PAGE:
On April 17, 1996, during the Grapes of Wrath campaign, Israel Defense Forces artillery fired a number of shells at the Lebanese village of Kanna. One hundred and two Lebanese villagers were killed in the attack. Israel cut short the military campaign and withdrew its forces. In retrospect, the shelling is seen as a decisive mistake which completely upset the campaign and prevented its objectives from being reached. The reactions on the part of the senior brass in the IDF reflected some embarrassment: Accusations were traded between Military Intelligence and the Northern Command over who was responsible for the serious error. The tragic attack, two days ago, on the Abu Muatak family in Beit Hanoun shows that the IDF has not learned a thing but has forgotten a great deal.
The IDF's first reaction concerning the killing of the mother and her four children was one of denial of any involvement in the tragedy. Southern Command sources fed alternative information to radio broadcasters: There was no shelling from a tank on the house next to the one in which the family lived; there was firing from the air but it was aimed at armed men; if people who were "not involved" were hurt, the reason for this apparently was extremely powerful explosives that were being carried by the armed men who were hit from the air. These explanations were accompanied by a laconic expression of regret over the fact that there had been casualties and that Hamas chose to wage its struggle against Israel from inside areas densely populated by civilians.
This pattern of response - to cast doubt about the very information that arrives from Palestinian sources about the circumstances of the killing, to avoid accepting responsibility for an unfortunate event, to produce a version that describes the chain of developments in such a way as to place the source of the tragedy on the enemy, and to create a demonic image of the adversary as someone who is capable of purposely causing bloodshed among his own people so as to achieve diplomatic gain, or as someone who does not hesitate to stage a horrifying arena of death so as to besmirch Israel's name, repeats itself every time tragedies of this nature occur.
Here are a few reminders. In December 2000, the young boy Mohammed al-Dura was killed in front of the cameras of the French TV network, France 2. The first reaction then on the part of Yom-Tov Samia, who was at the time the head of Southern Command, was: There is no certainty that the boy was shot by the IDF. Ever since then, Israel has officially denied responsibility for the boy's death. Those who have forgotten should be reminded that it was this hair-raising event that fuelled the flames of the second intifada.
A not too short list of foreign peace activists and foreign journalists have been wounded or killed by our fire (including Rachel Corrie, Tom Hurndall, Brian Avery, James Miller and Fadel Shana). In all these instances, the IDF at first denied responsibility for the tragedy and placed it instead on the behavior of the victims. Even when the IDF opened investigations, the conclusion generally was that none of the soldiers needed to be brought to trial. Only in a few cases, when there was pressure from the families of the victims and from foreign countries, did the army's version change. That is what happened in the cases of the death of Hurndall and of Miller, which recently concluded with an agreement to pay a large amount of compensation to the widow.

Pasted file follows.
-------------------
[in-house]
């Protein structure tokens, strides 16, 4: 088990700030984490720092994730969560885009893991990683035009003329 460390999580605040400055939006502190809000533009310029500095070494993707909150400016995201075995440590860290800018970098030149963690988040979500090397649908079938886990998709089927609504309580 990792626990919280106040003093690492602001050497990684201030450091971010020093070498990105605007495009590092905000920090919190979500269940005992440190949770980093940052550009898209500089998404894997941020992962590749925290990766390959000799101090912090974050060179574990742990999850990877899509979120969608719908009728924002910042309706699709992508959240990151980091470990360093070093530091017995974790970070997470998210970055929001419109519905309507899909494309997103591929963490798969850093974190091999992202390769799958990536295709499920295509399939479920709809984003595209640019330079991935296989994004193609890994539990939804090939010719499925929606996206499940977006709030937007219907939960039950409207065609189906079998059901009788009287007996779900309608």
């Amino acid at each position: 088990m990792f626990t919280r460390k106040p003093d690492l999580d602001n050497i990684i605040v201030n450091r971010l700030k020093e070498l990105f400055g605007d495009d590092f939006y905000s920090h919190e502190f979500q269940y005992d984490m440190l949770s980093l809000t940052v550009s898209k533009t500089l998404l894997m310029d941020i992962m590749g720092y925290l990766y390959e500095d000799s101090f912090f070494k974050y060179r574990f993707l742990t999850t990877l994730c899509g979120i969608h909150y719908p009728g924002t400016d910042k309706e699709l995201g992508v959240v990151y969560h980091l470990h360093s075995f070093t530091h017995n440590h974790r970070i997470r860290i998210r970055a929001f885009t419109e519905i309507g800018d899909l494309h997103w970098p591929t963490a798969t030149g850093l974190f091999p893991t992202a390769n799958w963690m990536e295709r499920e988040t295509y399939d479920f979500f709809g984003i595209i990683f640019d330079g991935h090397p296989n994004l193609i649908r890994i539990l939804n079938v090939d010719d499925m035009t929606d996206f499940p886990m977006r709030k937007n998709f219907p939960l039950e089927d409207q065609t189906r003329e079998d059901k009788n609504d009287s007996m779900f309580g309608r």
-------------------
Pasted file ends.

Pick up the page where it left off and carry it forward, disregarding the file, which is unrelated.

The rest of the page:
When 19 Palestinians were killed by Israeli shells in Beit Hanoun (18.11.2006), Major General Yoav Galant, the head of Southern Command, stated: "There is no certainty that all of them were killed by IDF fire." When seven members of the Ali Ghaliya family were killed on the Gaza beach (9.6.2006), Galant said that they may have been hit by an old mine (in fact it transpired that they were hit by a fresh Israeli shell).
During the Second Lebanon War, the Israel Air Force hit a building in the village of Kanna and dozens of people lost their lives as a result. In this case too, the IDF at first denied its responsibility for the event and presented what appeared to be contradictions in Hezbollah's timetable detailing the way in which things developed. The IDF also claimed that Hezbollah had staged the display of the bodies opposite the cameras. Later on, the event was described by Foreign Minister Tzipi Livni as a significant diplomatic turning point that had a negative effect on Israel's status in the war.
Since these events tend to repeat themselves, and since Israel, unlike its adversaries, feels embarrassment when it harms innocent people, it would be better once and for all to formulate the text of a fitting response that would first and foremost include accepting responsibility for a tragedy, expressing deep regret and empathy for the families, and mentioning the part of the enemy in creating the conditions in which the event took place. Ehud Olmert's remarks during yesterday's cabinet meeting are a suitable pattern to be adopted. It is a shame just that it took 24 hours to find the right formula.
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